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The doors are spring-loaded in their opening and closing, and have spring-loaded latches connected to the handles. Unfortunately, the latches were built to work the way the car was sitting when I built it, so when it was sitting on the ground, they would not latch unless I pushed up on the front end of the car.

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There is an opening gas cap controlled by a small lever under the steering wheel. I thought this was a fun function, and I got to put some old flex system parts to good use.

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The glove box opens, and has a simple latch.

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Finally, there is a simple access panel at the rear for the pneumatic controls, that doesn't correspond to anything on the real car.

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I know this doesn't really open, but it seems like a good time to mention the switch for the battery, hidden behind the passenger door.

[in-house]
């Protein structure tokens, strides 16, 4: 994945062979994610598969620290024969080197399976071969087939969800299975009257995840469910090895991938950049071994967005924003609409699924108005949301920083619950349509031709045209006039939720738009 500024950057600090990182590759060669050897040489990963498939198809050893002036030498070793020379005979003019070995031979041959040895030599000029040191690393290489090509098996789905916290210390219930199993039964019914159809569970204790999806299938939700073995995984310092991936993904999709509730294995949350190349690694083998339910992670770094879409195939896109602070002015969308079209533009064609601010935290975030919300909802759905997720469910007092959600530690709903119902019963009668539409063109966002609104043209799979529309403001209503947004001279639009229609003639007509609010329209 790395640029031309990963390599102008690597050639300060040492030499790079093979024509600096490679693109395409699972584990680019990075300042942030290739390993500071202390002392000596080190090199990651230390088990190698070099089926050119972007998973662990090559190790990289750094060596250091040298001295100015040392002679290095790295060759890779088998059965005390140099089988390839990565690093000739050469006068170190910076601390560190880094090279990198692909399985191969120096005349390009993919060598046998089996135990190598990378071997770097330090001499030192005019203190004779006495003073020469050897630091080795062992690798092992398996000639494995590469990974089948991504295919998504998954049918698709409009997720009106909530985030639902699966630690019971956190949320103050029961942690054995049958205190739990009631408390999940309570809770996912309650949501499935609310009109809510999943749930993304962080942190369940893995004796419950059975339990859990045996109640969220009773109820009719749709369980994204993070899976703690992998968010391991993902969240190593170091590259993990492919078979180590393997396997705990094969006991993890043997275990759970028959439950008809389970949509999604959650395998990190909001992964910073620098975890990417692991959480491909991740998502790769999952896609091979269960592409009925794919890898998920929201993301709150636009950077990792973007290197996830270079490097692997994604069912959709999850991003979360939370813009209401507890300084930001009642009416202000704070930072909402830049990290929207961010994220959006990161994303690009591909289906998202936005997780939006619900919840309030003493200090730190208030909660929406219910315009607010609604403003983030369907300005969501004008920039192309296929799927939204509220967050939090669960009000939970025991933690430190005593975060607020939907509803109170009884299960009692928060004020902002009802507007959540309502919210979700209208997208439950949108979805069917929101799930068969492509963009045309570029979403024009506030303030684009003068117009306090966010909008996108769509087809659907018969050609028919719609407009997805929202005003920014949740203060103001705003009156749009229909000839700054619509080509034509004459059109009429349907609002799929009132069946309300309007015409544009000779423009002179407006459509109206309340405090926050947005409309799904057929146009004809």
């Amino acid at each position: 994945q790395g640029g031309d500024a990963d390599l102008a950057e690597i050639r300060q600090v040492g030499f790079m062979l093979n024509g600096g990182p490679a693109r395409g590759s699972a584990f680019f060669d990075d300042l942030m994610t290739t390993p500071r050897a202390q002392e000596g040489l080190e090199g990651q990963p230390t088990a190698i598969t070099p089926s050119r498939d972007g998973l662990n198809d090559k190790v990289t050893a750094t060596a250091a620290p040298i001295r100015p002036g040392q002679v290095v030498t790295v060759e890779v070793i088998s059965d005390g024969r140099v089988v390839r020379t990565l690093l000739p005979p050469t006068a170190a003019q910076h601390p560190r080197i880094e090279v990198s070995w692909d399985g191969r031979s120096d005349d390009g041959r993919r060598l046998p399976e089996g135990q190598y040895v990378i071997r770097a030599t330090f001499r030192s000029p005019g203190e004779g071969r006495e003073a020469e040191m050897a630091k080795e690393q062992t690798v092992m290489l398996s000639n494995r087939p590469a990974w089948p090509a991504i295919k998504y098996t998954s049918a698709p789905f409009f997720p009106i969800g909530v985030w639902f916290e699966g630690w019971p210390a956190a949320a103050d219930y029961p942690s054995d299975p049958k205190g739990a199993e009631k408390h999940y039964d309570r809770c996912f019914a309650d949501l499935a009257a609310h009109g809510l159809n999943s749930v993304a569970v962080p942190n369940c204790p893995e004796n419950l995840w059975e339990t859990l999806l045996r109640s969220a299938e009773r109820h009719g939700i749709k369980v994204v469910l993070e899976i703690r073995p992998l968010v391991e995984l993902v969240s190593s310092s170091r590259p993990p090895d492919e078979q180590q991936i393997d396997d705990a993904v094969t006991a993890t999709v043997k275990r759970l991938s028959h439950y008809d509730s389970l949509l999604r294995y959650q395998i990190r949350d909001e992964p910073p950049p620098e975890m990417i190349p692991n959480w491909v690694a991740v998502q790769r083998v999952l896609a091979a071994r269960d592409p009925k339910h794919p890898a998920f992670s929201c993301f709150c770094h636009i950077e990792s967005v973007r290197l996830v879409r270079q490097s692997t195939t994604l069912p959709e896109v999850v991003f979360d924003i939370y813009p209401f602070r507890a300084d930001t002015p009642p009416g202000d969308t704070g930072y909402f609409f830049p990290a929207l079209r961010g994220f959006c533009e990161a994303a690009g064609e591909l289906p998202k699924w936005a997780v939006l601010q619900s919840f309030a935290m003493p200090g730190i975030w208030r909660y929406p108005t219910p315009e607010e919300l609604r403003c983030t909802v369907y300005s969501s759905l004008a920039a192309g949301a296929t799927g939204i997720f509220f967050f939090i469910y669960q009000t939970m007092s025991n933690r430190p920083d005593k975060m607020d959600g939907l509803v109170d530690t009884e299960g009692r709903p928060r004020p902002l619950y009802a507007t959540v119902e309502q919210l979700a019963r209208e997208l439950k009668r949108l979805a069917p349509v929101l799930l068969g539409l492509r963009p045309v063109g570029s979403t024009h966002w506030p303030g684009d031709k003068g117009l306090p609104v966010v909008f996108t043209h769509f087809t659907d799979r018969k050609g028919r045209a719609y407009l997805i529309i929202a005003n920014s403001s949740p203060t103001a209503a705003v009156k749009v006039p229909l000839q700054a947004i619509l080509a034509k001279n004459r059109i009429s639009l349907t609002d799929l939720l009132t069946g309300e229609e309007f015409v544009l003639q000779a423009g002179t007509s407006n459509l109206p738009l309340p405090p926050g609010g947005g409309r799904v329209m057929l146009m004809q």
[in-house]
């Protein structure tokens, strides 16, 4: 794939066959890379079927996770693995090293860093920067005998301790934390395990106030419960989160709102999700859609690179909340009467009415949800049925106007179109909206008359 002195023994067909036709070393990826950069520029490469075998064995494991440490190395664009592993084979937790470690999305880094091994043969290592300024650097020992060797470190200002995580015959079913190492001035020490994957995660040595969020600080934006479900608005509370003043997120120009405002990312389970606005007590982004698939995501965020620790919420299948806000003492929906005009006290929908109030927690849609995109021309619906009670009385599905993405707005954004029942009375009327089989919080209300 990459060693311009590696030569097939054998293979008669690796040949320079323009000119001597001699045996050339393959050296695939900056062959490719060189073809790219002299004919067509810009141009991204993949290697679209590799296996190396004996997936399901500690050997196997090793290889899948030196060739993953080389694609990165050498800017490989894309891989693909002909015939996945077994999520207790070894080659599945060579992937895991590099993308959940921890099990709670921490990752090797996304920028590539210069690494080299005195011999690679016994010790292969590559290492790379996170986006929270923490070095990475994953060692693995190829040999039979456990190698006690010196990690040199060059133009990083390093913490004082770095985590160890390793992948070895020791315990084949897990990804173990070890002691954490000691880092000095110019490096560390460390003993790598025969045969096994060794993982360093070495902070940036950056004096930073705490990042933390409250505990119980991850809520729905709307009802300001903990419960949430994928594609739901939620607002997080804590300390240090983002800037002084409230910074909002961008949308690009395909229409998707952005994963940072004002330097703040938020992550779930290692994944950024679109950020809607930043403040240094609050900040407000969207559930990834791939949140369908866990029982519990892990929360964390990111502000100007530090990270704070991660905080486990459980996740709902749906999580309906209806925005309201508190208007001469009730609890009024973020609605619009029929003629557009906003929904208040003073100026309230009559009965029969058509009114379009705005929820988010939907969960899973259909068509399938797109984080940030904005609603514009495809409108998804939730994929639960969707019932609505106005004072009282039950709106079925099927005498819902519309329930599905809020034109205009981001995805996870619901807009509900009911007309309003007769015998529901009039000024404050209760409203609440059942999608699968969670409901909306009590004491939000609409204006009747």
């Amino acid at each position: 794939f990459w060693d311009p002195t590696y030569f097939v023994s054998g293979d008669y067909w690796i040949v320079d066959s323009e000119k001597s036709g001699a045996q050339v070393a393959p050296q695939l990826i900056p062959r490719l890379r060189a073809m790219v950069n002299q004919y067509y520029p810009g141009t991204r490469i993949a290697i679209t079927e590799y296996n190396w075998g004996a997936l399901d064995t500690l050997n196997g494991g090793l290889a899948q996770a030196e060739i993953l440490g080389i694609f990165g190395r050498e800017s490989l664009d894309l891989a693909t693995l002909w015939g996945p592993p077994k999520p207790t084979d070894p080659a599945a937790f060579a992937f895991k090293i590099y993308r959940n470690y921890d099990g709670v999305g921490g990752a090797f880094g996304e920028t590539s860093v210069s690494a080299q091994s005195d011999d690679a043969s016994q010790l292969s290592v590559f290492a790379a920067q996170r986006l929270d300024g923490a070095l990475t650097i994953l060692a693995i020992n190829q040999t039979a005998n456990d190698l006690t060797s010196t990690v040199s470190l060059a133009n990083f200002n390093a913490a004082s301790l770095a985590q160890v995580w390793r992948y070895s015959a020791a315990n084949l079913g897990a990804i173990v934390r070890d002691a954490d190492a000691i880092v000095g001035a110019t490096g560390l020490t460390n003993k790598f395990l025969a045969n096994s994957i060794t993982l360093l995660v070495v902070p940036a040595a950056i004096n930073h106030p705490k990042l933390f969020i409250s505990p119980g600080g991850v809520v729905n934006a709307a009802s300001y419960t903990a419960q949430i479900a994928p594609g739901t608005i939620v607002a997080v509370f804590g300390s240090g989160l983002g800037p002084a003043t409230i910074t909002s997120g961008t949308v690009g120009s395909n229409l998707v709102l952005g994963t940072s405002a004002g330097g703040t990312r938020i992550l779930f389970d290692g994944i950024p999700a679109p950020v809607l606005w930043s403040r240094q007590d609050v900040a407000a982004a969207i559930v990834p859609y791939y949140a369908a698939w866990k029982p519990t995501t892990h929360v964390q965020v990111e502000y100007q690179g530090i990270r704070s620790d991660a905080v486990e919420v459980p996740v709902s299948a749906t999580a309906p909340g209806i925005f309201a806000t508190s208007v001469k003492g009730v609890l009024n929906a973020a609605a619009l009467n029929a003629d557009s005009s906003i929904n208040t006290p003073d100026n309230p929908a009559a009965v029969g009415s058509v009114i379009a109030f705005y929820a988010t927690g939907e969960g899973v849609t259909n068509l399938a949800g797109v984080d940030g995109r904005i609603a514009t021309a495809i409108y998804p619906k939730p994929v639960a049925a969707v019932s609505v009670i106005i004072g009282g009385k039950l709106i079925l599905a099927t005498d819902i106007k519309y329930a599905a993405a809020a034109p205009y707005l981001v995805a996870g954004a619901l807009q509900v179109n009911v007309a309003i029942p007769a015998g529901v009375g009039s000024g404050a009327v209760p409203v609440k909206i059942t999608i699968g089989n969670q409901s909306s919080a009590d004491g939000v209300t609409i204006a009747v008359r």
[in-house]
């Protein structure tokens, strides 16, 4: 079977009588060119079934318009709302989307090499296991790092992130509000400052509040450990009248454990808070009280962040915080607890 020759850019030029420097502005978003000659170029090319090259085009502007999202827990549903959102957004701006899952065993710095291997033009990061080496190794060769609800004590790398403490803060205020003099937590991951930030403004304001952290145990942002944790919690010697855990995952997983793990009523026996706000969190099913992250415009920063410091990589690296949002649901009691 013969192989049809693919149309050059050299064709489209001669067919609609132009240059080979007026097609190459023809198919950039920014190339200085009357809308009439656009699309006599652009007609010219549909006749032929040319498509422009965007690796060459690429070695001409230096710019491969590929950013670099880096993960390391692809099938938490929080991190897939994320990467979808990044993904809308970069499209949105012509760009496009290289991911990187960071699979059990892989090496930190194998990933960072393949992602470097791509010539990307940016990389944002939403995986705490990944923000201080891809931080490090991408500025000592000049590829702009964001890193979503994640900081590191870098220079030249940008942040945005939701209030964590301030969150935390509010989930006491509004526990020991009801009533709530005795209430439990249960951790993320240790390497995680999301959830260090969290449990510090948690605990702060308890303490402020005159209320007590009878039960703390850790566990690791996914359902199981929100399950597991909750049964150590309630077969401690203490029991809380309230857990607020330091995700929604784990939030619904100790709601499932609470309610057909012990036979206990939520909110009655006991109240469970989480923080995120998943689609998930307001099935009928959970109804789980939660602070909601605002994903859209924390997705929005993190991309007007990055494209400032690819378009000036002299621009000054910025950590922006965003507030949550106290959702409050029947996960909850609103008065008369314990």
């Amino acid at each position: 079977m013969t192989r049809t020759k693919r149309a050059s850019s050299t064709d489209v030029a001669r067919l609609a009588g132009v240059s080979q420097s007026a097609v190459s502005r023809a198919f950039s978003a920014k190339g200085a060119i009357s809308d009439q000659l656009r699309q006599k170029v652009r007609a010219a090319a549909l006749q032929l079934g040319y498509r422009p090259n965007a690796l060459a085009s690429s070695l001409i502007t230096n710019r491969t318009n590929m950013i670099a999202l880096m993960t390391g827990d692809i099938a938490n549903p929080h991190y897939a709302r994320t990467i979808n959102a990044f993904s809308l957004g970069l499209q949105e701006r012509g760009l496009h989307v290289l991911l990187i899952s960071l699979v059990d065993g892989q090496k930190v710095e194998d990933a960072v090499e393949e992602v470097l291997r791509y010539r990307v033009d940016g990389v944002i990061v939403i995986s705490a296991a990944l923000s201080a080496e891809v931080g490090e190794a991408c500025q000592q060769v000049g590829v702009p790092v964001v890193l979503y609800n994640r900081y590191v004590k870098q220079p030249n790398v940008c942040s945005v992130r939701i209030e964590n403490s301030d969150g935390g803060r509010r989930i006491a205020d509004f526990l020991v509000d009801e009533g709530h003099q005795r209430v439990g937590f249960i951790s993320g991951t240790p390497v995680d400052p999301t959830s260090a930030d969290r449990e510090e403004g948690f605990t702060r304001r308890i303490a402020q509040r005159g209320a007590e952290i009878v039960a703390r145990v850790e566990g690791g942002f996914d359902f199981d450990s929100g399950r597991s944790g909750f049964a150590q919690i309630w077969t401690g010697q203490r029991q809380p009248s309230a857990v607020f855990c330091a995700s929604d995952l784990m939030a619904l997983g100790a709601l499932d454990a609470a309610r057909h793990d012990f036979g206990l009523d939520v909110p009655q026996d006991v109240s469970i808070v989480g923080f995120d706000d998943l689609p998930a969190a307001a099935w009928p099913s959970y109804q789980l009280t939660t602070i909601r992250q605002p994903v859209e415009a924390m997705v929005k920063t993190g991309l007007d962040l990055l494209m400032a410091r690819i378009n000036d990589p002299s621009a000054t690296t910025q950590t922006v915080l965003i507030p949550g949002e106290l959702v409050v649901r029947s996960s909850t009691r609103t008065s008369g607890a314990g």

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Pneumatic Functions:

The car has an extensive pneumatic system, with many, many components. An L-motor is hidden under the floor, and runs a single compressor at high speeds. It is controlled by a switch under the floor (I would have put it in a more convenient spot, but I was out of extension wires, and I had no choice really) Additionally, there is a manual pump under the access panel to build pressure more quickly. There is a pneumatic air tank and a manometer. There are six pneumatic switches under the access panel, controlling different functions. Two of them individually control medium size cylinders which slide the seats fore and aft, and two more control small cylinders tucked under the seats to tilt them. A fifth one operates a long, skinny cylinder that controls the rear differential lock, and the final one, as mentioned before, opens the hood with a large cylinder. Another pneumatic function is controlled by a switch in the front of the car, connected to a small axle protruding from the front. When a collision or an impact presses this axle, it opens another valve, dumping the whole air tank into a plastic bag folded into a compartment ahead of the passenger seat, to emulate an airbag deploying. (I didn't think I could fit an airbag into the steering wheel without making it hideous).